4 Sitio(s) de ejecución
Volodymyr P., born in 1929, remembers life under the occupation: “When you entered the town, on the right side there was a ghetto for the workers. Those were the specialists who did all kinds of handcraft, like belt makers or blacksmiths. In one word, they were the specialists. In the ghetto, located on the left side, there was the intelligentsia, those who worked in the banks, pharmacies, schools and hospital. So, this Matveyko took away their money! He summoned the Rabbi and ordered him to gather 2kg of gold. How do I know that? My father used to work with Matveyko and he told him that. He said that, for example, tomorrow the Jews would bring him 2kg of gold in order to not be shot. In that way, he was taking their valuables and money for about six months until they had nothing more to give. And then, in 1942, the massacre was conducted.” (Testimony N°1782, interviewed in Radyvyliv, on July 31, 2013)
“At the end of May 1942,- I don’t remember the exact date- an Aktion was conducted against the Jews who lived in the part of the ghetto for people who did not work. On the night of the Aktion, the whole ghetto was surrounded by the Gestapo, the Gerdarmerie, and the Ukrainian police. In the morning, these officials arrived to the ghetto where the inmates unfit to work were confined and forced out the population from their apartments and assembled them close to the synagogue. The elderly and ill people who could not walk were shot dead on the spot in their apartments. At this square, about 1,500 Jewish inmates from the ghetto were gathered, including men, women, and children. I also remember that these people were brought in the morning from the square to the railway station. By 1 pm we heard rifle shots and sub-machine fire bursts in our part of the ghetto. By 3 pm the Gestapo and the Gendarmerie entered into the ghetto and rounded-up about 100 more people -I was among of them- and escorted us to the part of the ghetto from where people had been taken away. We were ordered to take furniture and other objects and to transport them to the gathering place”. [Deposition of G., a Jewish survivor, taken on June 17, 1965; B162-5211]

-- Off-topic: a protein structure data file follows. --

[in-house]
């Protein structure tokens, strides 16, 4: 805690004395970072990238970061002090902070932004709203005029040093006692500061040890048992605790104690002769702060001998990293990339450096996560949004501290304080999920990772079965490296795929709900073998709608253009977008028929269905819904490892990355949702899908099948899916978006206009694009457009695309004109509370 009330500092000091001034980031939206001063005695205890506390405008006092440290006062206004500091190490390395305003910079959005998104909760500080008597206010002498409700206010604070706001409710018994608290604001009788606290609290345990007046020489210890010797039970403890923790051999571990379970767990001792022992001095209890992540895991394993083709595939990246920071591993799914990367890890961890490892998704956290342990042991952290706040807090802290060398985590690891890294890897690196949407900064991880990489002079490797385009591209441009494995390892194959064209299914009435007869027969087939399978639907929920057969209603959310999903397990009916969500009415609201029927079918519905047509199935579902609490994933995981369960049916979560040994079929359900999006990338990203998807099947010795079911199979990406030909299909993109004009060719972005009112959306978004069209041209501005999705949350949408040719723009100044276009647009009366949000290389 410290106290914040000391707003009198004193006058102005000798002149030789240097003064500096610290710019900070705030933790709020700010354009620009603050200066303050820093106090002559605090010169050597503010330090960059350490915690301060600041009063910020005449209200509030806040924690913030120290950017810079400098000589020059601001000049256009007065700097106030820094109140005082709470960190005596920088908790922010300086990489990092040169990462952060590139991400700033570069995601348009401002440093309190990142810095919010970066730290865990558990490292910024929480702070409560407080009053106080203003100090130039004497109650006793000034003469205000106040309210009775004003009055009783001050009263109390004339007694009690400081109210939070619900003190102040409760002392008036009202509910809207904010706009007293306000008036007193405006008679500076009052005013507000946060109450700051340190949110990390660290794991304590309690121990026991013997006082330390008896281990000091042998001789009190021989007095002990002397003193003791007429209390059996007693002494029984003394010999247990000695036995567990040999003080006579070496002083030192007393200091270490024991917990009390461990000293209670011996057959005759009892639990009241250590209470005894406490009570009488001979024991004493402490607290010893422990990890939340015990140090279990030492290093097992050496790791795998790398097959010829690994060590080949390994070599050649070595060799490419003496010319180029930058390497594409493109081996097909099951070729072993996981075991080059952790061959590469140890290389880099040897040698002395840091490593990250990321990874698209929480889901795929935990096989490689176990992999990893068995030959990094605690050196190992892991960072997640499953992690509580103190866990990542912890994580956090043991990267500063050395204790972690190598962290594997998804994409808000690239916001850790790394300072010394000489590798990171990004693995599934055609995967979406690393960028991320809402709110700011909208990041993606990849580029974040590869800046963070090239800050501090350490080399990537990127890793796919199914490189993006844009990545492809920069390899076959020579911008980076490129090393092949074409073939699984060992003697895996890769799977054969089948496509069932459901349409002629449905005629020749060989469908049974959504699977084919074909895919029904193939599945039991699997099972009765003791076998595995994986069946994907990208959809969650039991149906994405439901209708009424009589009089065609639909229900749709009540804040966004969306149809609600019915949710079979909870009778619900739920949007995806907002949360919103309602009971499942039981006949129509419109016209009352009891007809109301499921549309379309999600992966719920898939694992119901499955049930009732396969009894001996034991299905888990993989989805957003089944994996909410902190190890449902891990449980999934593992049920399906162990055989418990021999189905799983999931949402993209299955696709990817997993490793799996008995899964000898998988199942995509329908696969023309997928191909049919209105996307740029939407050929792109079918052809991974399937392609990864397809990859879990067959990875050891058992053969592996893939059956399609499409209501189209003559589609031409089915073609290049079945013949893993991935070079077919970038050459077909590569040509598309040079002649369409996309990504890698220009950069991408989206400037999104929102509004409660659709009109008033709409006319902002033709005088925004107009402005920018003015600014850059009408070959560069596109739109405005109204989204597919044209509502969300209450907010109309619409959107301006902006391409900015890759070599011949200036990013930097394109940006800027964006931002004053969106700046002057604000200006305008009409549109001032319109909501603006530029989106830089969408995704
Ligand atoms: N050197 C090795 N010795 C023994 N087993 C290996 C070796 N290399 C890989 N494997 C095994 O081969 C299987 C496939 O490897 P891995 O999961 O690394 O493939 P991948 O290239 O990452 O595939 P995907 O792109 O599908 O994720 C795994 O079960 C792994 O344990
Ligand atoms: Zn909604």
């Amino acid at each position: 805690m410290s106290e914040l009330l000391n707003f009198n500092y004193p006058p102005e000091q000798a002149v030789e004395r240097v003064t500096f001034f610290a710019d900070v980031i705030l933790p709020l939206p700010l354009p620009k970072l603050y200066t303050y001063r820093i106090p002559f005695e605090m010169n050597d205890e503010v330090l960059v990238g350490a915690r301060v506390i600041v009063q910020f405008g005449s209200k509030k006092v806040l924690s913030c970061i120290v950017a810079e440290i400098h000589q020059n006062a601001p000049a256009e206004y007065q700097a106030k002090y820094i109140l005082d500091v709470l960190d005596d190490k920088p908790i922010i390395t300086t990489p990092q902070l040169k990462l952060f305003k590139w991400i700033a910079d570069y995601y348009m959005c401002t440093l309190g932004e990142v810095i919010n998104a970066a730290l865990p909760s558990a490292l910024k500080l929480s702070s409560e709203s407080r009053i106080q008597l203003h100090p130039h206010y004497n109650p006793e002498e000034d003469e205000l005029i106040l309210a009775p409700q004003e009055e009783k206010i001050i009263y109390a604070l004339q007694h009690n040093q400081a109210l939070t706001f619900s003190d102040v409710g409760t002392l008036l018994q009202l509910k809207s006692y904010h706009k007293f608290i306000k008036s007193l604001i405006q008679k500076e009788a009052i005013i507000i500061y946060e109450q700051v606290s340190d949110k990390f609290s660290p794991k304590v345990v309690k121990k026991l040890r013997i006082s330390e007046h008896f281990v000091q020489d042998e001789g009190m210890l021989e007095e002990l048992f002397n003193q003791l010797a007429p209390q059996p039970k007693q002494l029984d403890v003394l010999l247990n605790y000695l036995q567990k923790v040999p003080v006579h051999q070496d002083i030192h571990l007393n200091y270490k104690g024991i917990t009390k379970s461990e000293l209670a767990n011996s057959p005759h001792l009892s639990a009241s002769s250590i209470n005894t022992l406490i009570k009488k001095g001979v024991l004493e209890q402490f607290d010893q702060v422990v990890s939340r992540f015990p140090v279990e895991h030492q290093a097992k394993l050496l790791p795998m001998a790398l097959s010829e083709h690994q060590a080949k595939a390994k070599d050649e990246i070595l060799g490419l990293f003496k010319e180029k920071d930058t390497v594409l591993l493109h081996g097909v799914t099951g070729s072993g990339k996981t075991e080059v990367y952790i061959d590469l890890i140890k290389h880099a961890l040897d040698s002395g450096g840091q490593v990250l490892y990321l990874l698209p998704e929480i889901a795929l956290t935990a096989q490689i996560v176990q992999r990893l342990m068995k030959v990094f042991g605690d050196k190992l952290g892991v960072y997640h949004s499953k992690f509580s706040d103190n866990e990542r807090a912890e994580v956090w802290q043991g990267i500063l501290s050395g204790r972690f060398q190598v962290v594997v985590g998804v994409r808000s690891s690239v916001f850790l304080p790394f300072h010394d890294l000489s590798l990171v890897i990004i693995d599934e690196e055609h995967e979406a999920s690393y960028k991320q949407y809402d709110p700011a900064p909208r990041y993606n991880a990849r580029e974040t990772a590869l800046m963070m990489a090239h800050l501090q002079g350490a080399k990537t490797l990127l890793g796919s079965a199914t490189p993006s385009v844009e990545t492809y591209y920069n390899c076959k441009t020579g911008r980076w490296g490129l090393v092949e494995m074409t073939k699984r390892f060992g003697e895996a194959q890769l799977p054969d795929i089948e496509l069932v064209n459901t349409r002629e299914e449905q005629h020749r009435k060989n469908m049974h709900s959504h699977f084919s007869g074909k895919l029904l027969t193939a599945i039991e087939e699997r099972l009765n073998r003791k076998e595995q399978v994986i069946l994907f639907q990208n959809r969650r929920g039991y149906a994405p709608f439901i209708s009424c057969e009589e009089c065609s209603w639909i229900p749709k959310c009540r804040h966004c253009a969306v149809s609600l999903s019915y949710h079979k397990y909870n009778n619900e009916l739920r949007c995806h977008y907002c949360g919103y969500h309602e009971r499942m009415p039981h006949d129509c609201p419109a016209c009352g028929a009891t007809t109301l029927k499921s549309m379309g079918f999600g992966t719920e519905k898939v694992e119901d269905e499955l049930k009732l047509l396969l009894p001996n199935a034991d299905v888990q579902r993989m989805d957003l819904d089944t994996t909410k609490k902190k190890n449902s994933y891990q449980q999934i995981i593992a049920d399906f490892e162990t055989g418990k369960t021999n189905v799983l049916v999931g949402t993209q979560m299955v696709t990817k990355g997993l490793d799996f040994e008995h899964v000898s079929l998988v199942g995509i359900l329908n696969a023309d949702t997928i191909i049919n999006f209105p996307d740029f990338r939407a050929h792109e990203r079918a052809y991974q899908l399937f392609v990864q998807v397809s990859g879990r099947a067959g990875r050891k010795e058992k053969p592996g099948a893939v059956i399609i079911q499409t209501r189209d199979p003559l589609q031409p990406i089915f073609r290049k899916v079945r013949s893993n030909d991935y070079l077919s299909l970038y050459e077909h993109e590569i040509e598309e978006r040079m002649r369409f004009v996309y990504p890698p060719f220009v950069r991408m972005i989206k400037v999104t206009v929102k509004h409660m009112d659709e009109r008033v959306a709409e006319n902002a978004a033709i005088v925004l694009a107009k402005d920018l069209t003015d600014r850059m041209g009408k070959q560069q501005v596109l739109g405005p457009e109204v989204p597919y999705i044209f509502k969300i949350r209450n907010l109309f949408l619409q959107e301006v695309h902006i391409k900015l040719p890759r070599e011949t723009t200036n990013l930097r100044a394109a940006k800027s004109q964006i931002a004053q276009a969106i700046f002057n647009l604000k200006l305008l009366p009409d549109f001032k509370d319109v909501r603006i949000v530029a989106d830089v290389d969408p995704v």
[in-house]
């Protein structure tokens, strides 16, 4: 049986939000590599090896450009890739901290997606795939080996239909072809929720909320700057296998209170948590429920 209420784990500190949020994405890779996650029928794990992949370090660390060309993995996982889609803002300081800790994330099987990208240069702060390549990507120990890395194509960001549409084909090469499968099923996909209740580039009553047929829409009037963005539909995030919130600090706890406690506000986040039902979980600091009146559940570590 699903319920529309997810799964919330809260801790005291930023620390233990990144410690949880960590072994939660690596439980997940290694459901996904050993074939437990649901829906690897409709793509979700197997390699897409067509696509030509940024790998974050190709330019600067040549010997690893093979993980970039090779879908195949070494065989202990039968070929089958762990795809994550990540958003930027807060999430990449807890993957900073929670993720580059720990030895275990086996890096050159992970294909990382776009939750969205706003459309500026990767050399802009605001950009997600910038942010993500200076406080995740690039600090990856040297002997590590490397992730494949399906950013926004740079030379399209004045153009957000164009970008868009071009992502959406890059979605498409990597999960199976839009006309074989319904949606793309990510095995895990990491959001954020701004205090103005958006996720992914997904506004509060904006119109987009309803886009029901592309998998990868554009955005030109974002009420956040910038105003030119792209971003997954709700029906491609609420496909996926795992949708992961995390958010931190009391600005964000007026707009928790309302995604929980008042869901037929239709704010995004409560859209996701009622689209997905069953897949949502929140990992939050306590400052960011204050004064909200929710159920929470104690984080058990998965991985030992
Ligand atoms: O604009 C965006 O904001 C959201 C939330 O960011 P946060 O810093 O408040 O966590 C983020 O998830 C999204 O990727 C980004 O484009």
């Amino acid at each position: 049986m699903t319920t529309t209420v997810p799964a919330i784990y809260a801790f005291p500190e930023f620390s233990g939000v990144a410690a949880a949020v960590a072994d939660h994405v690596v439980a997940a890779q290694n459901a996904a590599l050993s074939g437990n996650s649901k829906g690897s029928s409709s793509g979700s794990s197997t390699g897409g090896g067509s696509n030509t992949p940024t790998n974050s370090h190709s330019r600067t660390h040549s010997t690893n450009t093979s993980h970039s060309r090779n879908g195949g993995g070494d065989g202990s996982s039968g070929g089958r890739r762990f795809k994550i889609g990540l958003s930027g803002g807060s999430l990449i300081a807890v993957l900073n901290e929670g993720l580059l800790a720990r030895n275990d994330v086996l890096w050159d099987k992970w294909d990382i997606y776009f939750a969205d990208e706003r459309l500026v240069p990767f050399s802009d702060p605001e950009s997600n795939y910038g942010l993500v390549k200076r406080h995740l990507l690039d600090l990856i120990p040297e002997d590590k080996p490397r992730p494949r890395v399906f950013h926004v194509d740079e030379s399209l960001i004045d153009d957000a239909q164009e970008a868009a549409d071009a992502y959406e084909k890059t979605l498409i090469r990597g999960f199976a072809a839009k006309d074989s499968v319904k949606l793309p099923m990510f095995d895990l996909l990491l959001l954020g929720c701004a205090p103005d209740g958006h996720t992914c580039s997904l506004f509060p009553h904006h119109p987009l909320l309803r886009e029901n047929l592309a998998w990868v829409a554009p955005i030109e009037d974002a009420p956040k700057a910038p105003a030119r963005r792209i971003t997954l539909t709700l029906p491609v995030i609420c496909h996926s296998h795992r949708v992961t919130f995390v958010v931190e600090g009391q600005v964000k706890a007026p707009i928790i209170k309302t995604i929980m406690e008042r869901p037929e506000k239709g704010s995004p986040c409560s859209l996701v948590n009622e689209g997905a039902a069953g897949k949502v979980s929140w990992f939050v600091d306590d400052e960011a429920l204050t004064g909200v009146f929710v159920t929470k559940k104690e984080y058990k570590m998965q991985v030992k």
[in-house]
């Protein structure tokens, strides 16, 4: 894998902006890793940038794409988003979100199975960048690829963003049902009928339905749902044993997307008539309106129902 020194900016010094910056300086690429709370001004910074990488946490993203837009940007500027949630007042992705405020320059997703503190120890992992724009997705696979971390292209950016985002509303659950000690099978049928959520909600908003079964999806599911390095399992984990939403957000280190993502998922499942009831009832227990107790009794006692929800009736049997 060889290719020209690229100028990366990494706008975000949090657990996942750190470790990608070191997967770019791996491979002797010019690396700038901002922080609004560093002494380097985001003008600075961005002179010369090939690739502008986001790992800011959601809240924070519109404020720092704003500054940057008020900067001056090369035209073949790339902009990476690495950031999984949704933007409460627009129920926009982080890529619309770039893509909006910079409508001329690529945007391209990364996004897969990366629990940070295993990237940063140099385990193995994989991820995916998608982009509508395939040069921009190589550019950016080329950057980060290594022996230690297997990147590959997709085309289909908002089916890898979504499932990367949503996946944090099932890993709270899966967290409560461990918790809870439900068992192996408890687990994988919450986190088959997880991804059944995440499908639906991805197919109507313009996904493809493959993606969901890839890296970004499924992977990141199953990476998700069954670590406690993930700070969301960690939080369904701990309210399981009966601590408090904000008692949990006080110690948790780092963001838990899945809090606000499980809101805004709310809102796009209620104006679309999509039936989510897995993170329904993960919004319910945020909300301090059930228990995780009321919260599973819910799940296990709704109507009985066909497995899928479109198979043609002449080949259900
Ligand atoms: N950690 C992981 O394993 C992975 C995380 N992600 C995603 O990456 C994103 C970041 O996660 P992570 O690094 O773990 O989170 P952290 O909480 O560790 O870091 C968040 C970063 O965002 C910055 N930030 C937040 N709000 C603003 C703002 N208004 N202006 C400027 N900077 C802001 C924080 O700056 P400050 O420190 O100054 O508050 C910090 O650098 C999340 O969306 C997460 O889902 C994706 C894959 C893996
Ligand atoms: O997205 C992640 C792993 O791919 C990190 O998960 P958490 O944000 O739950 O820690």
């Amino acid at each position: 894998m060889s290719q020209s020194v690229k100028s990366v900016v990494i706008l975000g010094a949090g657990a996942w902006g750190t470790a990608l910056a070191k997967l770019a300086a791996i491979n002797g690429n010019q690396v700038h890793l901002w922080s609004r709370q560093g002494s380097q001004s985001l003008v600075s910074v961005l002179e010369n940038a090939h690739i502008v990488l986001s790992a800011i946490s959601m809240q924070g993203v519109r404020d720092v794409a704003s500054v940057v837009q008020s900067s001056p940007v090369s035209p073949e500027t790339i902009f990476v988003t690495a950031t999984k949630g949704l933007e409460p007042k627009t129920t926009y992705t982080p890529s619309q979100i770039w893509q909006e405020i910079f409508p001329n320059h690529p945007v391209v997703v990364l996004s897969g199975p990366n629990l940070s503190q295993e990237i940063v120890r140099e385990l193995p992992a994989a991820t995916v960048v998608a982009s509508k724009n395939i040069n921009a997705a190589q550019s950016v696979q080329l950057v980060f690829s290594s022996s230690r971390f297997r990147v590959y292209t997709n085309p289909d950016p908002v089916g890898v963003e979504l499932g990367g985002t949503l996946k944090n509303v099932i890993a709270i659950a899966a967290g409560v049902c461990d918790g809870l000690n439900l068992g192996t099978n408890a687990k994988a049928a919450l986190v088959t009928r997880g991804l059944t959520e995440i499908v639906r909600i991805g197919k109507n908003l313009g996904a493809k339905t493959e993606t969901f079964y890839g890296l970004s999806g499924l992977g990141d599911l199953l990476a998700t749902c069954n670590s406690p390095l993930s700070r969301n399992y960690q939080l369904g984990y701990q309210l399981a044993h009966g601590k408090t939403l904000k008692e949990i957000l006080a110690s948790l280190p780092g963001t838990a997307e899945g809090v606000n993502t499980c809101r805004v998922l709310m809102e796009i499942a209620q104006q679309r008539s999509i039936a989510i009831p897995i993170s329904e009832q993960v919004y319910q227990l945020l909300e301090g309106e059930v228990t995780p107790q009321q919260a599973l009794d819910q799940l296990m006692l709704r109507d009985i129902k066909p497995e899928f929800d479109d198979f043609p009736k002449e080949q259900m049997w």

Radyvyliv (former name Chervonoarmeysk) is a town located about 88 km south west of Rivne. The first record about the Jewish community dates back to the late 16th century. In the 17th century, it suffered from the Khmelnitsky pogroms during which the Jewish houses were looted. The Jewish community was rebuilt within a short time. The construction of the local factories considerably helped reviving the economy and increasing the Jewish population. In 1857, there were nine synagogues and eight cheders. By 1897, 4,322 Jews lived in Radyvyliv, comprising 60 percent of the total population. In 1914, there was a Jewish hospital in the village, the Jews possessed six wooden warehouses, about 120 shops, and a major part of local plants and factories. The majority lived off small trade business of timber, grains, and agricultural goods. There were many artisans among the Jews, for instance, there were tailors, shoemakers, blacksmiths, and carpenters. Some Zionist cultural and political movements operated in the town until 1939 when they were forbidden under the Soviet rule. Due to several pogroms and the poor economy in 1918-1919, the Jewish population declined. In 1921, only 2,036 Jews lived in the town. On the eve of the war, there were about 3,120 Jews in the village. The Germans occupied the town on June 29, 1941. According to the witness, a large number of Jewish refugees arrived to the village before the German arrival.
Several days after the occupation, the first execution was conducted. On July 5, 1941, 27 Jews alleged of being communists were shot in the forest in the direction of Brody. Shortly after, all Jews were marked with yellow distinguishing badges and their valuables and property were confiscated. Their rights were restricted and they were forbidden to leave the town limits. They kept living in their houses until the creation of the ghetto in the spring of 1942. In February 1942, a number of Jewish specialists were transferred to the camp near Vinnitsa. The ghetto was created on April 9, 1942 and numbered about 2,600 Jews from Radyvyliv and nearby villages. The ghetto was located on modern day Pochayivska street. It was fenced in with barbed wire and divided in two parts: one for those fit to work and one for those unfit to work. The Jews fit to work were subjected to forced labor on airfield or railroad construction. On May 29, 1942, the first mass execution was conducted against about 1,350 Jews unfit to work. They were taken to a sandy place, called Sukhodolye, where they were shot in ditches dug by Soviet prisoners of war. The place was located close to the railroads behind the cemetery. Many of those unable to walk were shot on the spot inside the ghetto. According to the eyewitnesses interviewed by Yahad, the Jews were shot in small groups of four orfive inside the pit. Before getting into the pit, they were forced to undress. The babies were not shot, but smashed against the trees and thrown into the pit. A number of Jews managed to flee. The second Aktion was conducted on October 6, 1942, when the 950 remaining Jews from the ghetto were shot at the same place in Sukhodolye. In all, there were five mass graves. About 500 Jews managed to escape but the large majority of them were caught and shot at the Jewish cemetery or elsewhere throughout the town. Only 51 Jews survived the Holocaust.
For more information about the execution in Brody please refer to the corresponding profile
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